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Mortality after the first diagnosis of schizophrenia-spectrum disorders: a population-based retrospective cohort study

Kurdyak P, Mallia E, de Oliveira C, Carvalho AF, Kozloff N, Zaheer J, Tempelaar WM, Anderson KK, Correll CU, Voineskos AN. Schizophr Bull. 2021; 47(3):864-74. Epub 2021 Jan 18. DOI:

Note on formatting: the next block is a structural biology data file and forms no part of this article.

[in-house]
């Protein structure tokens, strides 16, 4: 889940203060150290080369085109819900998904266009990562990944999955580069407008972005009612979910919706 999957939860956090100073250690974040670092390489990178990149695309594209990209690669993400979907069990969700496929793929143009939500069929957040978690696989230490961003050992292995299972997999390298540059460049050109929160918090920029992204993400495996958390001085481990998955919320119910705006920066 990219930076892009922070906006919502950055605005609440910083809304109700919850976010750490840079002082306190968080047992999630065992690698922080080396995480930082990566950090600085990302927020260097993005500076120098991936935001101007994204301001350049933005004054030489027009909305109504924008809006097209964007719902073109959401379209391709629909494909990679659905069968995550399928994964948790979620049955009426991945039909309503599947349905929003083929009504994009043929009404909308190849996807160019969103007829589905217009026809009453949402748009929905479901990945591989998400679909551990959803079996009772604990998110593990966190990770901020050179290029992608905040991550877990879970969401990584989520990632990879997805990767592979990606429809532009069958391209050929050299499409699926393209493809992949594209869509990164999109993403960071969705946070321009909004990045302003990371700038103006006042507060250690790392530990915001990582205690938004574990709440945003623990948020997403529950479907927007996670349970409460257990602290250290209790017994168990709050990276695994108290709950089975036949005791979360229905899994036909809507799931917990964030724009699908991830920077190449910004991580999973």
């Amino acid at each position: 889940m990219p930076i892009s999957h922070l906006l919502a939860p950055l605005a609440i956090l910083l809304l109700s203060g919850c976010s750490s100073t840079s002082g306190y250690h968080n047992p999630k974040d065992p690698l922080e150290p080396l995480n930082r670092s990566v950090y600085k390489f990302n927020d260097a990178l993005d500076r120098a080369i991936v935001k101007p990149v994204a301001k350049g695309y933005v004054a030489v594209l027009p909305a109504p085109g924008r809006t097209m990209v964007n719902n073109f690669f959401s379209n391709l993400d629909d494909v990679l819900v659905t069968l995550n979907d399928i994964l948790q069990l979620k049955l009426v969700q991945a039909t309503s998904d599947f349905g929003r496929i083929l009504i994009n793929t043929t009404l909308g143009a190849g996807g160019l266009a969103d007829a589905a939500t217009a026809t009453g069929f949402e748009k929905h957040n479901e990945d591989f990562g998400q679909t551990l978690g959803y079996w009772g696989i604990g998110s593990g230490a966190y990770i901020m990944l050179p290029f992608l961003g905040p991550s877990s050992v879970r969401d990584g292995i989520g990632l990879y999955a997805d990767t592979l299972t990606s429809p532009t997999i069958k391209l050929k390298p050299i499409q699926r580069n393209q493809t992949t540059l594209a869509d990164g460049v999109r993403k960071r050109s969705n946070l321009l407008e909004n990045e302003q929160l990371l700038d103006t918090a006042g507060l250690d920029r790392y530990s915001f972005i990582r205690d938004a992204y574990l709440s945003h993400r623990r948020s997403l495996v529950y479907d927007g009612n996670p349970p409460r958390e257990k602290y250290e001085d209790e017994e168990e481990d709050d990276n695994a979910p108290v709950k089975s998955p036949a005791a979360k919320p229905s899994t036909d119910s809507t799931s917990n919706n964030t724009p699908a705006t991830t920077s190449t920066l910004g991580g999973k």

There is emerging evidence of high mortality rates after the first diagnosis of psychotic disorder. The objective of this study was to estimate the standardized mortality ratio (SMR) in a population-based cohort of individuals with a first diagnosis of schizophrenia-spectrum psychotic disorder (SSD). The cohort included a population-based sample of individuals with a first diagnosis of SSD based on the first diagnosis occurring during hospitalization or in an outpatient setting between 2007 and 2010 in Ontario, Canada. All patients were followed for 5 years after the first diagnosis. The primary outcome was SMR, including all-cause, suicide-related, accidental, and other causes. Between 2007 and 2010, there were 2382 patients in the hospitalization cohort and 11 003 patients in the outpatient cohort. Over the 5-year observation period, 97 (4.1%) of the hospitalization cohort and 292 (2.7%) of the outpatient cohort died, resulting in an SMR of 13.6 and 9.1, respectively. In both cohorts, suicide was the most common cause of death. Approximately 1 in 25 patients with a first diagnosis of SSD during hospitalization, and 1 in 40 patients with a first diagnosis of SSD in an outpatient setting, died within 5 years of first diagnosis in Ontario, Canada. This mortality rate is between 9 and 13 times higher than would be expected in the age-matched general population. Based on these data, timely access to services should be a public health priority to reduce mortality following a first diagnosis of an SSD.